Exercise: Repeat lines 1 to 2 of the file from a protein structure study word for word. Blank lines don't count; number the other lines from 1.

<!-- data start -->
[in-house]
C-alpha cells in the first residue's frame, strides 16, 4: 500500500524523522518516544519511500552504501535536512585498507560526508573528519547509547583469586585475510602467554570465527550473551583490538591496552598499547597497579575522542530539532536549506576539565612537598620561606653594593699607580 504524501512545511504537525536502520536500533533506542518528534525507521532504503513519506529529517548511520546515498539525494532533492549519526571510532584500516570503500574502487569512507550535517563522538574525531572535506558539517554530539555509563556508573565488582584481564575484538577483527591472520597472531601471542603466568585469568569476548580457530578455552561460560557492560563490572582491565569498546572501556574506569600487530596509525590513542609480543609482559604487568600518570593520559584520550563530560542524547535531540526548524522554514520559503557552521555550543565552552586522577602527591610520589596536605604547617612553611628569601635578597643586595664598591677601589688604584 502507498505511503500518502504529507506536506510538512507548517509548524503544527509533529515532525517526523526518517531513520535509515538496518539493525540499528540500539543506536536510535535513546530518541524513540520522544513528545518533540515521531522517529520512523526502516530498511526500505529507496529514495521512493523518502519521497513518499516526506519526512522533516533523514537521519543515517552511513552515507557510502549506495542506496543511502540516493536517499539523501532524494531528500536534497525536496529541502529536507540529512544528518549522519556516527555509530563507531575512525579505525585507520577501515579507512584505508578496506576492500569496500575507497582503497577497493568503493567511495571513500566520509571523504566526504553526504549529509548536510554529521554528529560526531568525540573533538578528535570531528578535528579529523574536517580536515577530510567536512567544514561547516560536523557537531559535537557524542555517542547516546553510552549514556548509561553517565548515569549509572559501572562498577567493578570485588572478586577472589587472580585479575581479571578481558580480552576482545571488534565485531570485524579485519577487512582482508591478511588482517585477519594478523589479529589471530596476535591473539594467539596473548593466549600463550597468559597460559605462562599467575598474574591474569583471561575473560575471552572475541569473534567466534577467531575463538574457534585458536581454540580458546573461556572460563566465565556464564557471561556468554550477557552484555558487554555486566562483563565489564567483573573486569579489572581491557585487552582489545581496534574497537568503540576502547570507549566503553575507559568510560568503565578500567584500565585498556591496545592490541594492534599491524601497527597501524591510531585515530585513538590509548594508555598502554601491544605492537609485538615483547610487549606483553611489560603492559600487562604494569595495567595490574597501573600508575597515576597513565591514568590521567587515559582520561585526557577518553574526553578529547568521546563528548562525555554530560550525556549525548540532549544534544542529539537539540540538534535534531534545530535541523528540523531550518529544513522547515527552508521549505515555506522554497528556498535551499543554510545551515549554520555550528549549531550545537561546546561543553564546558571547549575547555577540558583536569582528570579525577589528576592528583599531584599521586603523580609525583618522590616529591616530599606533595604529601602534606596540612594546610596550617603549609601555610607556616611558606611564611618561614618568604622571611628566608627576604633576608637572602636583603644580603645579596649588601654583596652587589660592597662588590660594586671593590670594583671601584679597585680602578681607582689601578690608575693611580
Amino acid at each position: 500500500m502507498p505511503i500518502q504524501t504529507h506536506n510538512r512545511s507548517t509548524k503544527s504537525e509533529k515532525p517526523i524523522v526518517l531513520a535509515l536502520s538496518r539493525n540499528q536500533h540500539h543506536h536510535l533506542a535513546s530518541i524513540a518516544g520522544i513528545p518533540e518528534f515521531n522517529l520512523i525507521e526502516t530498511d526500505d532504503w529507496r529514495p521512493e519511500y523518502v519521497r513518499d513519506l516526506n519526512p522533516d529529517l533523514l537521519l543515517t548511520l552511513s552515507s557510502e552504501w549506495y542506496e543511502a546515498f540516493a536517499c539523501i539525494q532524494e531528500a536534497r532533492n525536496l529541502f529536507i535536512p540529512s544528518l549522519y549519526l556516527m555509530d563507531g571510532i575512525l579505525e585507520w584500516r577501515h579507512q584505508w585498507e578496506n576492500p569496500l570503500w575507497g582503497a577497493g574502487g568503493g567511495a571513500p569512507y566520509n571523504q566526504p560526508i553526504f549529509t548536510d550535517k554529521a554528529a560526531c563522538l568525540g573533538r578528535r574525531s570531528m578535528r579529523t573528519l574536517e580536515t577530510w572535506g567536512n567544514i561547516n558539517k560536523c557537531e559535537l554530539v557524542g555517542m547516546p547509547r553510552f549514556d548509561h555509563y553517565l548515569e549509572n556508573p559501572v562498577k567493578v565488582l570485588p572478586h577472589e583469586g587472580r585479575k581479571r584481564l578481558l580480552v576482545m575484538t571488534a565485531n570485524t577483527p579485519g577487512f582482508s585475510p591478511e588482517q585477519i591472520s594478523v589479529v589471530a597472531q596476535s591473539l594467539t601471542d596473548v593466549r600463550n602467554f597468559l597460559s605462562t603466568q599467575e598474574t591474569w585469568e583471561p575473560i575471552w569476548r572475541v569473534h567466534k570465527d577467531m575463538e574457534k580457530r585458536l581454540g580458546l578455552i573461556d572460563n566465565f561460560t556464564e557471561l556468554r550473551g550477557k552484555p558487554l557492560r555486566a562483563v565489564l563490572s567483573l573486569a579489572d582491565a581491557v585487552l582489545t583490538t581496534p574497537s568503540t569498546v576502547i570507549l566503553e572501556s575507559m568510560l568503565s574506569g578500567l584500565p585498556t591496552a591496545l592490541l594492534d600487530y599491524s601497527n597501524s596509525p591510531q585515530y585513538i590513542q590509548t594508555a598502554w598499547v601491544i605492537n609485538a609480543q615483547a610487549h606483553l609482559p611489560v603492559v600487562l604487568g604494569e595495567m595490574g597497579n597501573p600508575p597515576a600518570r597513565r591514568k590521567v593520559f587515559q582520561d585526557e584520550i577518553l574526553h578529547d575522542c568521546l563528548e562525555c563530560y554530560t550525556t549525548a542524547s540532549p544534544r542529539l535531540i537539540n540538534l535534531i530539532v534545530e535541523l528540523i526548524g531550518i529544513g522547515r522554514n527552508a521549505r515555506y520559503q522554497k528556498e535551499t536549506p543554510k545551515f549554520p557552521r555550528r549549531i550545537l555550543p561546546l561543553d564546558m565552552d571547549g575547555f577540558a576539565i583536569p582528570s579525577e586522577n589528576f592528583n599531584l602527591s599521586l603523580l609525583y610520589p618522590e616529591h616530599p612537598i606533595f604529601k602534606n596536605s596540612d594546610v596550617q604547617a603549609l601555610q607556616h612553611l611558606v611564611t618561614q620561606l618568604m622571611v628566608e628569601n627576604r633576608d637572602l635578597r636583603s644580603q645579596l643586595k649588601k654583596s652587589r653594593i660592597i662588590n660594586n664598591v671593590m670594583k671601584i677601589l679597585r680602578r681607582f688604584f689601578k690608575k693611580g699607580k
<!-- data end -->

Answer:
[in-house]
C-alpha cells in the first residue's frame, strides 16, 4: 500500500524523522518516544519511500552504501535536512585498507560526508573528519547509547583469586585475510602467554570465527550473551583490538591496552598499547597497579575522542530539532536549506576539565612537598620561606653594593699607580 504524501512545511504537525536502520536500533533506542518528534525507521532504503513519506529529517548511520546515498539525494532533492549519526571510532584500516570503500574502487569512507550535517563522538574525531572535506558539517554530539555509563556508573565488582584481564575484538577483527591472520597472531601471542603466568585469568569476548580457530578455552561460560557492560563490572582491565569498546572501556574506569600487530596509525590513542609480543609482559604487568600518570593520559584520550563530560542524547535531540526548524522554514520559503557552521555550543565552552586522577602527591610520589596536605604547617612553611628569601635578597643586595664598591677601589688604584 502507498505511503500518502504529507506536506510538512507548517509548524503544527509533529515532525517526523526518517531513520535509515538496518539493525540499528540500539543506536536510535535513546530518541524513540520522544513528545518533540515521531522517529520512523526502516530498511526500505529507496529514495521512493523518502519521497513518499516526506519526512522533516533523514537521519543515517552511513552515507557510502549506495542506496543511502540516493536517499539523501532524494531528500536534497525536496529541502529536507540529512544528518549522519556516527555509530563507531575512525579505525585507520577501515579507512584505508578496506576492500569496500575507497582503497577497493568503493567511495571513500566520509571523504566526504553526504549529509548536510554529521554528529560526531568525540573533538578528535570531528578535528579529523574536517580536515577530510567536512567544514561547516560536523557537531559535537557524542555517542547516546553510552549514556548509561553517565548515569549509572559501572562498577567493578570485588572478586577472589587472580585479575581479571578481558580480552576482545571488534565485531570485524579485519577487512582482508591478511588482517585477519594478523589479529589471530596476535591473539594467539596473548593466549600463550597468559597460559605462562599467575598474574591474569583471561575473560575471552572475541569473534567466534577467531575463538574457534585458536581454540580458546573461556572460563566465565556464564557471561556468554550477557552484555558487554555486566562483563565489564567483573573486569579489572581491557585487552582489545581496534574497537568503540576502547570507549566503553575507559568510560568503565578500567584500565585498556591496545592490541594492534599491524601497527597501524591510531585515530585513538590509548594508555598502554601491544605492537609485538615483547610487549606483553611489560603492559600487562604494569595495567595490574597501573600508575597515576597513565591514568590521567587515559582520561585526557577518553574526553578529547568521546563528548562525555554530560550525556549525548540532549544534544542529539537539540540538534535534531534545530535541523528540523531550518529544513522547515527552508521549505515555506522554497528556498535551499543554510545551515549554520555550528549549531550545537561546546561543553564546558571547549575547555577540558583536569582528570579525577589528576592528583599531584599521586603523580609525583618522590616529591616530599606533595604529601602534606596540612594546610596550617603549609601555610607556616611558606611564611618561614618568604622571611628566608627576604633576608637572602636583603644580603645579596649588601654583596652587589660592597662588590660594586671593590670594583671601584679597585680602578681607582689601578690608575693611580